Star Tours 2.0 journey started 14 years ago at Skywalker Ranch
Walt Disney Imagineering’s Tom Fitzgerald has been there since the beginning, writing the attraction’s original story line back in 1987 and shepherding Star Tours 2.0 since 1997. On June 3, the rebooted simulator ride makes its official debut at the Anaheim theme park.
Back in 1997, Fitzgerald was summoned to Skywalker Ranch in Marin County, Calif., by director and producer George Lucas during post-production for “Star Wars Episode I: The Phantom Menace” to look at footage of what Lucas called the “perfect sequence” for a long-envisioned update to the Star Tours simulator ride: a pod race on Tatooine.
Disney artists storyboarded an outline for a revamped Star Tours ride with the pod race as the centerpiece, but after the first prequel hit theaters, the Imagineers wondered what possibilities the next movies might hold.
“We wanted to make sure whatever we picked was the perfect story,” said Fitzgerald, now an executive vice president with the creative arm of Disney. “We took a step back and asked ourselves, ‘Why just tell one story?’”
In 2003 during shooting for “Star Wars Episode III: Revenge of the Sith,” Fitzgerald traveled to a soundstage in Australia to pitch Lucas on the premise of a randomized, branching story line for the new Star Tours. Lucas loved it.
Work finally began in earnest in 2007, with Fitzgerald and his Imagineering team visiting Skywalker Ranch every few weeks to go over progress on what would eventually be known as Star Tours: The Adventures Continue.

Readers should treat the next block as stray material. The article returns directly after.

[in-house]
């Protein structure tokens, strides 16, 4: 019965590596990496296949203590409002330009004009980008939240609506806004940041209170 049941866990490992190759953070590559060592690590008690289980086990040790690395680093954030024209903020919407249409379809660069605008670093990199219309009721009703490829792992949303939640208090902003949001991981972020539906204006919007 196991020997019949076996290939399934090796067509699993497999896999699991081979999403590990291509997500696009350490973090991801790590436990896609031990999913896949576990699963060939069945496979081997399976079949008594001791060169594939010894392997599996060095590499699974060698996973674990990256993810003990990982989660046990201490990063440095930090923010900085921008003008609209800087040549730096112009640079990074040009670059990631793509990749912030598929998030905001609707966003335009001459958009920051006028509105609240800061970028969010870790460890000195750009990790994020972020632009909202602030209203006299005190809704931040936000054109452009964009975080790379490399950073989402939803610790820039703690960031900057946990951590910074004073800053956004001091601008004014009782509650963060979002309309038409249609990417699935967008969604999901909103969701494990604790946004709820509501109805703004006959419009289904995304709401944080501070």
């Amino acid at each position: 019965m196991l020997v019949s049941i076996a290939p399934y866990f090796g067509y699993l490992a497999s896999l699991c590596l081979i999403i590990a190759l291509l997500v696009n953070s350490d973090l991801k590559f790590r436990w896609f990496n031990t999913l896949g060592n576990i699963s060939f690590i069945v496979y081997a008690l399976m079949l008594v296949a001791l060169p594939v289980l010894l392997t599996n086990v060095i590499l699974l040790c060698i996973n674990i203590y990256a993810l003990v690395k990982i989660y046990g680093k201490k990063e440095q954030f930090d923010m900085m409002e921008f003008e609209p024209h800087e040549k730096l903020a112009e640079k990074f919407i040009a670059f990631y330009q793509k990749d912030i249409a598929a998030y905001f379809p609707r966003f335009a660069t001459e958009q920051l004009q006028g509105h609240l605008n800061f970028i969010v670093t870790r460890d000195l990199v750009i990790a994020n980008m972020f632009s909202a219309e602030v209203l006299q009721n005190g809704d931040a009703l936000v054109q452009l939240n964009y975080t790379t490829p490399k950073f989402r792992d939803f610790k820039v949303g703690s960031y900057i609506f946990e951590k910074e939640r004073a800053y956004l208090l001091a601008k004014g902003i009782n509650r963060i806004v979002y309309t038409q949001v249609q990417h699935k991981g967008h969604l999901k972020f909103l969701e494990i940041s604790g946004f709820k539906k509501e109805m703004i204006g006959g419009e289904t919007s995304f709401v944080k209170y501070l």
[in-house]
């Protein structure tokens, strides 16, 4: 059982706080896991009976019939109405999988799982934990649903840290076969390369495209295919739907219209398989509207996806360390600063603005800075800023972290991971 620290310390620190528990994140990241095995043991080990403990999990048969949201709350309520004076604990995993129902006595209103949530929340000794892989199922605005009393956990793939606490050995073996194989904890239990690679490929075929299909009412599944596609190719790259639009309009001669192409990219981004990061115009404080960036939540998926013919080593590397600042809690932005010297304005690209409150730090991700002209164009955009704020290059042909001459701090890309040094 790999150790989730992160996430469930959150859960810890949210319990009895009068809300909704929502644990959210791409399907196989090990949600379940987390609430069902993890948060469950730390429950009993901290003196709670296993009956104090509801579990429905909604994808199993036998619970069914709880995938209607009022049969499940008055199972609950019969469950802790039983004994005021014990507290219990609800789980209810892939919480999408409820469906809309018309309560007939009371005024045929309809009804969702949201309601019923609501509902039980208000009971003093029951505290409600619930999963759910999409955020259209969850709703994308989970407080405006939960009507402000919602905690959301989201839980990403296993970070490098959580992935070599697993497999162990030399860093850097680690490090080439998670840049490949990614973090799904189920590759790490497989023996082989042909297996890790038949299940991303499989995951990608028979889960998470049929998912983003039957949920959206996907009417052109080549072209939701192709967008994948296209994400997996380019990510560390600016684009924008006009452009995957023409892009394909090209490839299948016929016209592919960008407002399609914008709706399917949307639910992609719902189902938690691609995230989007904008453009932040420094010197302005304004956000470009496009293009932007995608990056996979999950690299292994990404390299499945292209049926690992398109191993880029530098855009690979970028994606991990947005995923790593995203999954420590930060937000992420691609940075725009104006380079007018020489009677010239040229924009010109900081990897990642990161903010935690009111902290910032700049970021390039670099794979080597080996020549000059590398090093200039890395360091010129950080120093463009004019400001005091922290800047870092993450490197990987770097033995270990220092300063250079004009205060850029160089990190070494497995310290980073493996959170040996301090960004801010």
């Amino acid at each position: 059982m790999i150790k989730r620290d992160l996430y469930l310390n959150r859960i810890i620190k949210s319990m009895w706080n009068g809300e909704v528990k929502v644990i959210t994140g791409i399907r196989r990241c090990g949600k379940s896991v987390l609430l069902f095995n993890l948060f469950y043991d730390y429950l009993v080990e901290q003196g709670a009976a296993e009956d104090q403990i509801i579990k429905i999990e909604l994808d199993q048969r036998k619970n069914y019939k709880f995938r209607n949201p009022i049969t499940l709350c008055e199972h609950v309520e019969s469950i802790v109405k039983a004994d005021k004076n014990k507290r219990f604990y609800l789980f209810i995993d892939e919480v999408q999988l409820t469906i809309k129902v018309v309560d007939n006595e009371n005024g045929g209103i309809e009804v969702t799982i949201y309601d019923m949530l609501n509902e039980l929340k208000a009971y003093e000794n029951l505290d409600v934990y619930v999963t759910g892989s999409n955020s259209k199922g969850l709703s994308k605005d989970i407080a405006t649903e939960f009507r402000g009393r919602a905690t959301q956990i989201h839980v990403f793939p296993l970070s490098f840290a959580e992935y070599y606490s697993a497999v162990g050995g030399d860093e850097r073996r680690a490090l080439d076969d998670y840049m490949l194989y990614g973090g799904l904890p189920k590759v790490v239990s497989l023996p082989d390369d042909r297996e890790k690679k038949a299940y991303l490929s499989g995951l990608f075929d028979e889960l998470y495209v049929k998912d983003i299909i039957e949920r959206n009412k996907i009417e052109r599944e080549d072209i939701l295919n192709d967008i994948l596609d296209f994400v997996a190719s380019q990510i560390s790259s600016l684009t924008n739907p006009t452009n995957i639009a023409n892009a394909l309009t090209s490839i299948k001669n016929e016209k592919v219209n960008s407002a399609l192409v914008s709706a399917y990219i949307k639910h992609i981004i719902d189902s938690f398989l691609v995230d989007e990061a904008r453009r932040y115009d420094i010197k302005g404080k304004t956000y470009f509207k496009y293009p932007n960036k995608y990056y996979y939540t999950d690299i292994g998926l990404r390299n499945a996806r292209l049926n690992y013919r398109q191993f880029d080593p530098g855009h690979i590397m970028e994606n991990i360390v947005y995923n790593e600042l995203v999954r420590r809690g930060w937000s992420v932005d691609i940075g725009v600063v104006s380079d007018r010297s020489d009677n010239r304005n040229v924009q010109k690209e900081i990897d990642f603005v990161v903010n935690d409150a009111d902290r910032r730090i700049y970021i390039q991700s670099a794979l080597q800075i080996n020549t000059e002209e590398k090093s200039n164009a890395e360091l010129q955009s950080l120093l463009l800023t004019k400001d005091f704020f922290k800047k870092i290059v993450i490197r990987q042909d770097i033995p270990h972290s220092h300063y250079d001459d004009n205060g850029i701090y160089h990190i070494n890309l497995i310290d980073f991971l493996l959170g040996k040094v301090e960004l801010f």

“It was like the ultimate master class,” Fitzgerald said.
They settled on a time frame between the prequels and the original trilogy that allowed storytellers access to all the iconic characters and locations in the film series.
Changes to the story line would start from the moment visitors entered the attraction queue, with the Starspeeder vehicle reverse-engineered into an older model to reflect the new time period.
As visitors traveled further into the queue they’d notice the preshow had grown twice as long to allow for deeper storytelling.
“It was always a simple story to me,” Fitzgerald said. “It was ‘Star Wars’ plus going to the airport equals Star Tours.”
In the inspection area, new safety equipment would allow “droids” to peer inside luggage and conduct thermal scans of passengers. In a reprisal of a role from 1987, Fitzgerald once again voiced one of the luggage droids for the new attraction.
But the biggest changes came onboard the ride, which now featured 54 possible story combinations.
“The way I describe it is like a storytelling slot machine with four wheels,” Fitzgerald said. “It’s completely randomized. You never know where you’re going.”
On each journey, riders now experience:
* One of two launch sequences where they encounter Darth Vader or a stormtrooper
* One of three detours to the “Star Wars” planets of Hoth, Kashyyyk or Tatooine
* One of three emergency transmissions from Princess Leia, Yoda or Admiral Ackbar
* One of three finales on Coruscant, Naboo or the Death Star
Along the way, depending on the story line, there are cameo appearances by Boba Fett, Jar Jar Binks, Han Solo and Rex, the bumbling pilot droid from the original Star Tours attraction.
Riders wear 3-D glasses throughout the journey as lasers and explosions fill the inside of the Starspeeder cabin in digital surround sound. At one point, a visitor is identified as a rebel spy and chaos naturally ensues – complete with high-speed chases, near misses and a successful conclusion.
An identical version of the ride is set to officially debut Friday at Disney’sHollywood Studios inFlorida.
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